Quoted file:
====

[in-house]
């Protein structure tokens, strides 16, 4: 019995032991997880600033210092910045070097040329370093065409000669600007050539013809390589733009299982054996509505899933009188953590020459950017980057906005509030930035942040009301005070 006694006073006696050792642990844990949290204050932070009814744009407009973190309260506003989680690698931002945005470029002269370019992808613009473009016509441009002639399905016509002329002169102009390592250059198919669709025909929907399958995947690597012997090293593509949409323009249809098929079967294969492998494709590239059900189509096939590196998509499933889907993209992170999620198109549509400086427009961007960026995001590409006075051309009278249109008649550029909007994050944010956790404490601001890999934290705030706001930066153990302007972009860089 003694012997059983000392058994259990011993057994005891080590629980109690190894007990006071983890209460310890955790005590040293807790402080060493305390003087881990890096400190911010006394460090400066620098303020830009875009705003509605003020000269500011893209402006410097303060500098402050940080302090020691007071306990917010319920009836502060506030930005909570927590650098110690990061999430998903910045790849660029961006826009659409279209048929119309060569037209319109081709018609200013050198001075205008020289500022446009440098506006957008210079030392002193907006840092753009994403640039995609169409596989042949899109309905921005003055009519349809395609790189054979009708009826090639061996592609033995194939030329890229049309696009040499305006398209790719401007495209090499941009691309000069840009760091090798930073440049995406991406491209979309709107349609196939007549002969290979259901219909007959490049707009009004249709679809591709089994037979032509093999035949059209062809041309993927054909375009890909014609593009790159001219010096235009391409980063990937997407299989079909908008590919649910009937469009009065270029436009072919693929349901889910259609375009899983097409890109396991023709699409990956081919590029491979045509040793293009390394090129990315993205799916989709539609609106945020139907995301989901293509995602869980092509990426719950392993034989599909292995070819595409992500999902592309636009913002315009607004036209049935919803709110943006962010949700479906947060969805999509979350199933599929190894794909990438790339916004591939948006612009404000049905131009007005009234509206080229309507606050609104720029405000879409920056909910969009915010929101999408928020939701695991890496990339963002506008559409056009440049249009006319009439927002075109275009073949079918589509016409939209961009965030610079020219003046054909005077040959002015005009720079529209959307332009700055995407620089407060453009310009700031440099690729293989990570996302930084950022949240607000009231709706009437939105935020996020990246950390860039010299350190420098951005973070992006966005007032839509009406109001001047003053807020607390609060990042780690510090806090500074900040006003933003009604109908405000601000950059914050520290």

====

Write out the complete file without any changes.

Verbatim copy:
[in-house]
């Protein structure tokens, strides 16, 4: 019995032991997880600033210092910045070097040329370093065409000669600007050539013809390589733009299982054996509505899933009188953590020459950017980057906005509030930035942040009301005070 006694006073006696050792642990844990949290204050932070009814744009407009973190309260506003989680690698931002945005470029002269370019992808613009473009016509441009002639399905016509002329002169102009390592250059198919669709025909929907399958995947690597012997090293593509949409323009249809098929079967294969492998494709590239059900189509096939590196998509499933889907993209992170999620198109549509400086427009961007960026995001590409006075051309009278249109008649550029909007994050944010956790404490601001890999934290705030706001930066153990302007972009860089 003694012997059983000392058994259990011993057994005891080590629980109690190894007990006071983890209460310890955790005590040293807790402080060493305390003087881990890096400190911010006394460090400066620098303020830009875009705003509605003020000269500011893209402006410097303060500098402050940080302090020691007071306990917010319920009836502060506030930005909570927590650098110690990061999430998903910045790849660029961006826009659409279209048929119309060569037209319109081709018609200013050198001075205008020289500022446009440098506006957008210079030392002193907006840092753009994403640039995609169409596989042949899109309905921005003055009519349809395609790189054979009708009826090639061996592609033995194939030329890229049309696009040499305006398209790719401007495209090499941009691309000069840009760091090798930073440049995406991406491209979309709107349609196939007549002969290979259901219909007959490049707009009004249709679809591709089994037979032509093999035949059209062809041309993927054909375009890909014609593009790159001219010096235009391409980063990937997407299989079909908008590919649910009937469009009065270029436009072919693929349901889910259609375009899983097409890109396991023709699409990956081919590029491979045509040793293009390394090129990315993205799916989709539609609106945020139907995301989901293509995602869980092509990426719950392993034989599909292995070819595409992500999902592309636009913002315009607004036209049935919803709110943006962010949700479906947060969805999509979350199933599929190894794909990438790339916004591939948006612009404000049905131009007005009234509206080229309507606050609104720029405000879409920056909910969009915010929101999408928020939701695991890496990339963002506008559409056009440049249009006319009439927002075109275009073949079918589509016409939209961009965030610079020219003046054909005077040959002015005009720079529209959307332009700055995407620089407060453009310009700031440099690729293989990570996302930084950022949240607000009231709706009437939105935020996020990246950390860039010299350190420098951005973070992006966005007032839509009406109001001047003053807020607390609060990042780690510090806090500074900040006003933003009604109908405000601000950059914050520290």